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Cool furniture, design objects and desiderata

Discussion in 'Fine Living, Home, Design & Auto' started by gdl203, Oct 22, 2008.

  1. ethanm

    ethanm Well-Known Member

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    That chair would be perfect if it had a cupholder.
     
    2 people like this.
  2. sugarbutch

    sugarbutch Well-Known Member

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    This is my question about most factory-made modern furniture...
     
  3. archetypal_yuppie

    archetypal_yuppie Well-Known Member

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    How else would they get you to like it a lot?
     
    2 people like this.
  4. Medwed

    Medwed Well-Known Member

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    Only first chair was a brilliant design, later , after 1000s of identical chairs it is a production cost + marketing product placements + this and that plus artificial scarcity.
    To put it another way it is a lot like original painting vs. 113/1500 print. Print should be cheap and the more you print the cheaper it should get. May be I am missing something but that is what my feeling is.
     
    Last edited: Mar 13, 2015
  5. sugarbutch

    sugarbutch Well-Known Member

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    Who's an IP lawyer here? Are these things covered by copyright, trade dress, patent? In any case, for something designed in 1965 (?), shouldn't it be in the public domain by now?
     
  6. Find Finn

    Find Finn Well-Known Member

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    In most countries, no.
     
  7. SkinnyGoomba

    SkinnyGoomba Well-Known Member

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    They're often licensed to the producers by a foundation.

    Safe to say there is a bit more effort involved in making one of these over printing lithographs. Asking about the price is a bit redundant, it was never intended to be cheap.

    I have a book called Poul Kjaerholm Furniture Architect that has elevated my appreciation of the work involved. Simple design is often incredibly difficult to execute because there are so many situations which then involve expert workmanship.

    This stuff is not simply stamped out by a machine, they often incorporate many subtle details that require handwork.
     
    Last edited: Mar 13, 2015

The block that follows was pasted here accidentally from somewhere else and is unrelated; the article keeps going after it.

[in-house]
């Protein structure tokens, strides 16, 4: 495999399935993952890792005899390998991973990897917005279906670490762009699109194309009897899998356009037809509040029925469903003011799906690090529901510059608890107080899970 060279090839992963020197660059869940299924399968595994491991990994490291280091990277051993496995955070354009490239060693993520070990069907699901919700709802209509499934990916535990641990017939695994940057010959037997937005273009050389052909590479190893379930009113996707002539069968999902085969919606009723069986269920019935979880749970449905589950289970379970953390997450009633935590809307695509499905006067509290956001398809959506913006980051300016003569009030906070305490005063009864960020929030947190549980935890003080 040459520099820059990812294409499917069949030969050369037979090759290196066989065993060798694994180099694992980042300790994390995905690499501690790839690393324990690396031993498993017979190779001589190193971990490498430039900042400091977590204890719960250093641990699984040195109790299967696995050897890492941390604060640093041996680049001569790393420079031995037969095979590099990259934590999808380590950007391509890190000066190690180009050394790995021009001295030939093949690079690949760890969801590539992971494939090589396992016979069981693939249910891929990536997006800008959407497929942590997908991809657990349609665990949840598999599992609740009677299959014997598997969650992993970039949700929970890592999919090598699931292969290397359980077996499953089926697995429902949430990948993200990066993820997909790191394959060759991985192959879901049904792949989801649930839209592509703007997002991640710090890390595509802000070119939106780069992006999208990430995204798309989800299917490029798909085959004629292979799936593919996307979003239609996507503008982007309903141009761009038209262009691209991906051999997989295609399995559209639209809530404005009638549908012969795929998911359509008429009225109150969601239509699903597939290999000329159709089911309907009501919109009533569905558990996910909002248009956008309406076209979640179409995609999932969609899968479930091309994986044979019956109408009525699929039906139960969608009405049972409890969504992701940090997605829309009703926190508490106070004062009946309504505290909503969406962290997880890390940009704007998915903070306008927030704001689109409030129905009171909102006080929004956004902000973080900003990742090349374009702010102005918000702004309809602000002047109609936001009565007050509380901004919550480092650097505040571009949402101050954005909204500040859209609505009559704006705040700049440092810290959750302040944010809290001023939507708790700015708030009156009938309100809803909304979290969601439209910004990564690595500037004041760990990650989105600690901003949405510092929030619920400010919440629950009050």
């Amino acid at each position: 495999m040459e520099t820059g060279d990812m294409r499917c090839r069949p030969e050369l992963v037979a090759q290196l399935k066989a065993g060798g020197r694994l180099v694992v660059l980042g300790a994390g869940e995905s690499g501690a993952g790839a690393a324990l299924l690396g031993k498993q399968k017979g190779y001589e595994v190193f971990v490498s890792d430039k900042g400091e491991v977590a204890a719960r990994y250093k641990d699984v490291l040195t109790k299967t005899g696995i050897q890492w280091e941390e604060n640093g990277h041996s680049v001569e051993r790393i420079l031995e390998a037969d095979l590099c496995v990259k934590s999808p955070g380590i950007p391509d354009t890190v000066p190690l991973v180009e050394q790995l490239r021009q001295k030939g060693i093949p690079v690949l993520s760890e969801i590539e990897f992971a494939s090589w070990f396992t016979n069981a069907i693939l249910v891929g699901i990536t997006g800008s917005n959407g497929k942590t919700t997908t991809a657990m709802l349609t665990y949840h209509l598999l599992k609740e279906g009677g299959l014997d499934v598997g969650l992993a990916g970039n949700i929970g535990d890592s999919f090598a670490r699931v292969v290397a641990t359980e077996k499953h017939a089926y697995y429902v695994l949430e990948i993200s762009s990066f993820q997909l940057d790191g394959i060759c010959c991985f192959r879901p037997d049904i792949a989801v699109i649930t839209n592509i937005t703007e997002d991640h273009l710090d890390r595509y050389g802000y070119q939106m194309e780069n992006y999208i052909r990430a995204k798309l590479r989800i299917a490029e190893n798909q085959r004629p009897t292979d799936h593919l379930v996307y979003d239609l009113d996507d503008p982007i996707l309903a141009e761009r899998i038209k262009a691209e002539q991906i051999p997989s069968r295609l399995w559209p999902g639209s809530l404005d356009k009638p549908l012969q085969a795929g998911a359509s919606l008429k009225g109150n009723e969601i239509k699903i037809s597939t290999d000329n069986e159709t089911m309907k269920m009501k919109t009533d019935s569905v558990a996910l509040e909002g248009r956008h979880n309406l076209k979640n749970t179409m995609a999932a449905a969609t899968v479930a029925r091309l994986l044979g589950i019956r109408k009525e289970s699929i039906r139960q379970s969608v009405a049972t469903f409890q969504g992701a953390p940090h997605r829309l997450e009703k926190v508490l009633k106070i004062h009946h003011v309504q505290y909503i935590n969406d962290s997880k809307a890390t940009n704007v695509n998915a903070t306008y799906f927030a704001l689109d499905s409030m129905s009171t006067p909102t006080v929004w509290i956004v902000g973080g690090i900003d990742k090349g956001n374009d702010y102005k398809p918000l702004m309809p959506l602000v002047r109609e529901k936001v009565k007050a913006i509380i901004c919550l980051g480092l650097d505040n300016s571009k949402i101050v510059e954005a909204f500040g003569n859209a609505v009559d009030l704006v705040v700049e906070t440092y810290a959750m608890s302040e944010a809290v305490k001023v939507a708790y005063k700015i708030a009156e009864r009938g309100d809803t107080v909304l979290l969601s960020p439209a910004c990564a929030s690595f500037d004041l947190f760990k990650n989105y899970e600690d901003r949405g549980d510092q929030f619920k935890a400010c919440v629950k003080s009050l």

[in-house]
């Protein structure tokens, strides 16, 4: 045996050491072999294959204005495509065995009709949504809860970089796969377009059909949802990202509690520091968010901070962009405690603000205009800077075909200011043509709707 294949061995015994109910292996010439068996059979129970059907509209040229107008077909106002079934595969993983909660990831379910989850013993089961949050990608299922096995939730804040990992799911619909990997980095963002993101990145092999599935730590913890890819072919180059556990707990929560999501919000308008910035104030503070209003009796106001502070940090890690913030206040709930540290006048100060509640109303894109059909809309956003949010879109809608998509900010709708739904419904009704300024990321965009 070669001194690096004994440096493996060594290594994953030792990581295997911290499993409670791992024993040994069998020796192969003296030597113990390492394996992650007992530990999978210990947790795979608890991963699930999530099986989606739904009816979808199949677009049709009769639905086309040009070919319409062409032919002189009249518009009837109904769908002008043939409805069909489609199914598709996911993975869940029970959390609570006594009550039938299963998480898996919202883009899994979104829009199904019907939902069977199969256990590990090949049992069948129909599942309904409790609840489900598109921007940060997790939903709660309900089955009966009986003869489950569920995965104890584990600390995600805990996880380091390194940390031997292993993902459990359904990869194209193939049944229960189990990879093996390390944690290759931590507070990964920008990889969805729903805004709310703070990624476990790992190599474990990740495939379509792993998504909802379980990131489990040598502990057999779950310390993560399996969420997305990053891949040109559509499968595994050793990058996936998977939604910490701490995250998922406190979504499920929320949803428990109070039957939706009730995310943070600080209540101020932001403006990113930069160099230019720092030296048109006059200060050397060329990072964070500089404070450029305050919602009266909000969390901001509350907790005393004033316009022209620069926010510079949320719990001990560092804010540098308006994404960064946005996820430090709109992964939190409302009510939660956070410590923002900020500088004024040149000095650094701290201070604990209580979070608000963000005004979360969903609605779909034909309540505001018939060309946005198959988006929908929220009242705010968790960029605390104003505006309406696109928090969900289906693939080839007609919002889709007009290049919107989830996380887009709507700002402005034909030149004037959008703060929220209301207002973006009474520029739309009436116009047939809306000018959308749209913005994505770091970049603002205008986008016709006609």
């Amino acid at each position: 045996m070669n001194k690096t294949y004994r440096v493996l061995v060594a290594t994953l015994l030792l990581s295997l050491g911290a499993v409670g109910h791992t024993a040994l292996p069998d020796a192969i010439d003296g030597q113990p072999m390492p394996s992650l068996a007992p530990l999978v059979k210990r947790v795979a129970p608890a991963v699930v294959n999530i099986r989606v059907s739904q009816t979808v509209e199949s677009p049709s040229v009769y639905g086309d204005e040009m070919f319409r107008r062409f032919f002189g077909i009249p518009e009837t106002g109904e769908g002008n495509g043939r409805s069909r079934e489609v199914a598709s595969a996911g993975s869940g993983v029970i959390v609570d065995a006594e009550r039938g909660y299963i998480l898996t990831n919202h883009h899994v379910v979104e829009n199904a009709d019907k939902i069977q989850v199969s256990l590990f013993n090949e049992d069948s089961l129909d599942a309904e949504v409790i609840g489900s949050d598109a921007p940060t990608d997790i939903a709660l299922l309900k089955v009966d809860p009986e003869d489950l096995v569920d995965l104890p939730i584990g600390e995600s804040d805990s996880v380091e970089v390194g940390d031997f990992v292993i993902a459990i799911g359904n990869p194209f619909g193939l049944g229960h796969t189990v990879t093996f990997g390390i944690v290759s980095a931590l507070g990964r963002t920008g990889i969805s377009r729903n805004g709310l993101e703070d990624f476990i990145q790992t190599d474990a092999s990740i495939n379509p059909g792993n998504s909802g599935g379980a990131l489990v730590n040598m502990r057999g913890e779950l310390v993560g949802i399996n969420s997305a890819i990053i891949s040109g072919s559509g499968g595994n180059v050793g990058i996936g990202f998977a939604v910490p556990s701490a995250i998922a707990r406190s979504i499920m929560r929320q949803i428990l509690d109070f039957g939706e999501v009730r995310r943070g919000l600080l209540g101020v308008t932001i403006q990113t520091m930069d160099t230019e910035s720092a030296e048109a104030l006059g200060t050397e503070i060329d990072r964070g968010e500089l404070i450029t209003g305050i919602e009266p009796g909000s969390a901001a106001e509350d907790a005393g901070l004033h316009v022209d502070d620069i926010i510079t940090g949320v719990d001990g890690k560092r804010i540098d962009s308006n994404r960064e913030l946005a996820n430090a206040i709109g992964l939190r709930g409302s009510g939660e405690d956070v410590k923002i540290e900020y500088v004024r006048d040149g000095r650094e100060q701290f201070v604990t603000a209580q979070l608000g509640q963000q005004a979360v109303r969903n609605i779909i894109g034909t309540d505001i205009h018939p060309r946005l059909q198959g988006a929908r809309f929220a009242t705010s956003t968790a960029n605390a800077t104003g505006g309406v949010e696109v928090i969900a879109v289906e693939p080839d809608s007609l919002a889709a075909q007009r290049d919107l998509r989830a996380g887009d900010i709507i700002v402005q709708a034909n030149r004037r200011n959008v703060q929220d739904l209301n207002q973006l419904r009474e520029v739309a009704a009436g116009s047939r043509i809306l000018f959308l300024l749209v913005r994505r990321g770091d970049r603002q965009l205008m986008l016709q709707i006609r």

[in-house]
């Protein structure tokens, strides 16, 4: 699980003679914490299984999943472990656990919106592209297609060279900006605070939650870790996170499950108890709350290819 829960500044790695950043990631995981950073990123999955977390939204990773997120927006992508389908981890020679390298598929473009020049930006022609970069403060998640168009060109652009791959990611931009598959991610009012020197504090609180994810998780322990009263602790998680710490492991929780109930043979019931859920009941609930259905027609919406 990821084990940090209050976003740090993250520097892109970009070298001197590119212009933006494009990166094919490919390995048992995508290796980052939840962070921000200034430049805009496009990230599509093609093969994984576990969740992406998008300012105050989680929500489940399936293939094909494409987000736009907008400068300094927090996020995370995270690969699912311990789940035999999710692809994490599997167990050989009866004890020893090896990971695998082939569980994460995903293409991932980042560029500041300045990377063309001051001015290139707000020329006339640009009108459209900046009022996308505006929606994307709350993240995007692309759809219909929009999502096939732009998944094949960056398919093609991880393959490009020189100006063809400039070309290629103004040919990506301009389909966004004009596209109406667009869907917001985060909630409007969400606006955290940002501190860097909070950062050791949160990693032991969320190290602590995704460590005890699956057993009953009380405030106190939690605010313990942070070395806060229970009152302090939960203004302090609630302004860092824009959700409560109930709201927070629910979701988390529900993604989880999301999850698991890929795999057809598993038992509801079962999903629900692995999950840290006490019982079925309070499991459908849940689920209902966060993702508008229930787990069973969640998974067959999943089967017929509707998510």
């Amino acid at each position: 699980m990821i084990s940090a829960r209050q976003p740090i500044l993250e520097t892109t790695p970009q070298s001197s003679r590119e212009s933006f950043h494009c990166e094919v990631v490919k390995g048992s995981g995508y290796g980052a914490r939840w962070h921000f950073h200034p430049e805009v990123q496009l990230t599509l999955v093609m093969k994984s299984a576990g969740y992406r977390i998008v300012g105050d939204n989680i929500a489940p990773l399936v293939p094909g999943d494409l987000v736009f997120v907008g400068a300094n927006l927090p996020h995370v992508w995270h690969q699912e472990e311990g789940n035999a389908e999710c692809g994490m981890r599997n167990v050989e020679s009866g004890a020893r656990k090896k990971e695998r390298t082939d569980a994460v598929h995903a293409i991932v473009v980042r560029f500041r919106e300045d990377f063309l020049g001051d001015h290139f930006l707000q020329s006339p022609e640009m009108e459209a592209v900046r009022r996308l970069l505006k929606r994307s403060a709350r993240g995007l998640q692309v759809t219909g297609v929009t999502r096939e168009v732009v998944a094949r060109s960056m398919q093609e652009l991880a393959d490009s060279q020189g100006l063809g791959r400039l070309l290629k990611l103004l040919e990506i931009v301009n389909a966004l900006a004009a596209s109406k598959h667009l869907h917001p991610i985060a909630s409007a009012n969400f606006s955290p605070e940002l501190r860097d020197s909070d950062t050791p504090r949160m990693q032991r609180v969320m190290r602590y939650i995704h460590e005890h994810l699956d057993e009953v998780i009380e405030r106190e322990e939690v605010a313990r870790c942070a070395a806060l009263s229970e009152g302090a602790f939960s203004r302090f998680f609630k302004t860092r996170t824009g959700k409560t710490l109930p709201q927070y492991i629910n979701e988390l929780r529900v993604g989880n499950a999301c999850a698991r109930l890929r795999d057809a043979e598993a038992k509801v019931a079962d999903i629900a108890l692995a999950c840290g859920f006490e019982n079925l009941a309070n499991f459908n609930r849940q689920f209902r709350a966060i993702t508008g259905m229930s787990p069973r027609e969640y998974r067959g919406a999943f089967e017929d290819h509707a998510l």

8. LeatherBoot

    LeatherBoot Well-Known Member

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    Ordered this Nemo lamp today. Fingers crossed my electrician can make it work with HomeWorks.

    [​IMG]
     
  9. itsstillmatt

    itsstillmatt Well-Known Member

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    Isn't that what the ground is for? The design is nice against a white wall in a picture, but I find it is too self conscious in most settings.

    I would blow my homeworks up if given the chance. I tried to convince my electrician to go to a manual slide dimmer in the new place but had to compromise on some technology. Nemo makes lovely lights. We just got the Calla.
     
  10. Kaplan

    Kaplan Well-Known Member

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    AFAIK the wicker used here isn't factory made, but done here: http://www.endelaveflet.dk/index.php/produkter (sorry, site not in English).

    I saw a program about this place, where I believe it was mentioned that the wicker for the PK 20 and 24 is only made there, though I may be remembering that wrong.
     
  11. gomestar

    gomestar Well-Known Member

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    PK24 + google is hilarious
     
  12. SkinnyGoomba

    SkinnyGoomba Well-Known Member

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    Thank you for posting this.
     
  13. StephenHero

    StephenHero Well-Known Member

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    Caning is nauseatingly expensive by itself for a dinky dinner chair, but I would guess that the chaise's particularly dense caning and its continuous length over such a big surface area makes it exponentially more expensive and difficult to manufacturer. Considering it requires pretty significant strength to do by hand, and requires such a high level of craft to prevent incongruencies in the texture over such a long and visible continuous weave, I'm guessing they have a fairly high number of chairs that don't pass quality control.